Government Shutdowns-What to Expect
If the government shuts down, it wouldn't be the first time. There have been 17 shutdowns since 1977, most lasting no more than 1-3 days, but the most recent one, which began in December 1995, lasted 3 weeks. Per the Constitution, Congress is obligated to pass a budget each year, but it’s not always an easy task due to political infighting and special interests. Should the government be told to shut down, they must comply by law-ignoring it is a felony offense to spend tax-payer money that hasn't be designated for said spending by Congress.
Would a government shutdown be noticed by most ordinary citizens? Well, yes and no. Airports would run as usual, and people who receive unemployment, food stamp or social security benefits will continue to. However people receiving WIC (Women, Infants and Children) benefits will be affected as that program would be shutdown. Veterans benefits could also be suspended.
Our national parks and attractions such as the Smithsonian and National Zoo would be closed, as would all monuments including the Statue of Liberty. Parks would be evacuate all campgrounds immediately. Perhaps more troubling, the Food and Drug Administration’s activities would be severely limited and certain food inspections could be limited to emergencies only. The Center for Disease Control and National Institute for Health would also be severely limited. Research would suffer as would detection of disease outbreaks.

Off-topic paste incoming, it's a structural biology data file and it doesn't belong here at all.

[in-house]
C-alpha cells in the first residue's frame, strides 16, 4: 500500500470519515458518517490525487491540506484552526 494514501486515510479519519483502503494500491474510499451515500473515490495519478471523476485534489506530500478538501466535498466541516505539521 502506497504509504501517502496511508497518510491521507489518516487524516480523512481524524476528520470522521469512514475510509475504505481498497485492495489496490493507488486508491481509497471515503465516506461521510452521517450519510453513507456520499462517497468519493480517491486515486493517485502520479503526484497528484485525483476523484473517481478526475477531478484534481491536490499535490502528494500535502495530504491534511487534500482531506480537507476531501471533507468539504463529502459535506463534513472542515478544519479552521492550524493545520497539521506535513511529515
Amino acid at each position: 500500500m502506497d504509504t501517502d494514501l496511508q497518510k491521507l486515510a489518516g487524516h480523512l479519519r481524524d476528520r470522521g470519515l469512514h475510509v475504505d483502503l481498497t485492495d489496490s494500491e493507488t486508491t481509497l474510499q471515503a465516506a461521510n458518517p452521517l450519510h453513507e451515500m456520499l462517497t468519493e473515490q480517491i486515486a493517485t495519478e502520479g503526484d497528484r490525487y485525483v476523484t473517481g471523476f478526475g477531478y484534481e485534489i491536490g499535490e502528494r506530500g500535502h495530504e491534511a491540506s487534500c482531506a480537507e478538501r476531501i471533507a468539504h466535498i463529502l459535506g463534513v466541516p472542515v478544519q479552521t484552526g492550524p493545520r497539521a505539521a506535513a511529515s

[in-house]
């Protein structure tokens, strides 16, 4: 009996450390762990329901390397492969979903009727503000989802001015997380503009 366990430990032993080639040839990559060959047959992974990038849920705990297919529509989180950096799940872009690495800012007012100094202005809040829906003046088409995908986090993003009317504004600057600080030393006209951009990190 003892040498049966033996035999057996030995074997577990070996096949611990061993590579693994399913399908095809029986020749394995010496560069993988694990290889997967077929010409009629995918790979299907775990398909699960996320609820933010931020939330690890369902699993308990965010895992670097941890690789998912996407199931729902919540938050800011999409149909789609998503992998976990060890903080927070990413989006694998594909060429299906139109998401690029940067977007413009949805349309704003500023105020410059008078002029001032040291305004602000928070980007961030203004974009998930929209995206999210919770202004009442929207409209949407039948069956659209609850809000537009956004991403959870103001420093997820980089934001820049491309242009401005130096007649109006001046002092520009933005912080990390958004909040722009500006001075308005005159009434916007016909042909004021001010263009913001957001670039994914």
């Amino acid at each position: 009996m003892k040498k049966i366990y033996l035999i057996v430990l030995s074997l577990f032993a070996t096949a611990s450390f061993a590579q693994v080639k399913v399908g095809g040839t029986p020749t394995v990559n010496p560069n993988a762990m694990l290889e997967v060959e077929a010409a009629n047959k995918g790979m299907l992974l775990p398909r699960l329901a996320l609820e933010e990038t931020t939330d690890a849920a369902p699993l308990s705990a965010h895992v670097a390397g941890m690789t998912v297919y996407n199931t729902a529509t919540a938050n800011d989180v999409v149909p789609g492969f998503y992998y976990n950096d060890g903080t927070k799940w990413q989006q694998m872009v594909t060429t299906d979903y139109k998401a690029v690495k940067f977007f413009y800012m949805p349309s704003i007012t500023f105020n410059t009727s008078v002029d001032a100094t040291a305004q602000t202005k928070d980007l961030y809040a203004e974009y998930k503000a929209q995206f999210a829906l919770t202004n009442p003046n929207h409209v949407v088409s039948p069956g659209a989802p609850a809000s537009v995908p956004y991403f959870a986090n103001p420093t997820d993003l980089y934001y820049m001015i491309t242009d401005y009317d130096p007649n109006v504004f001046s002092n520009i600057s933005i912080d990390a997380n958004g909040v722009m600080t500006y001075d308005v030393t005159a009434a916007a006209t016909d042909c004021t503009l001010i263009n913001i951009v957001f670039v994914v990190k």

Even the IRS would be shut down. Help lines would be closed and audits suspended, but alas, you’ll still have to pay your taxes! Finally, federal employees would face furloughs (layoffs) and unemployment claims could sharply increase as a result.
The idea of the government shutting down sounds scary, and for some people it would be painful, but don’t panic-for most of us, life will go on relatively normally, and a shutdown shouldn't last more than a few days!
Editor's Picks Articles
Top Ten Articles
Content copyright © 2023 by Sue Walsh. All rights reserved.
This content was written by Sue Walsh. If you wish to use this content in any manner, you need written permission. Contact Ije Yvonne for details.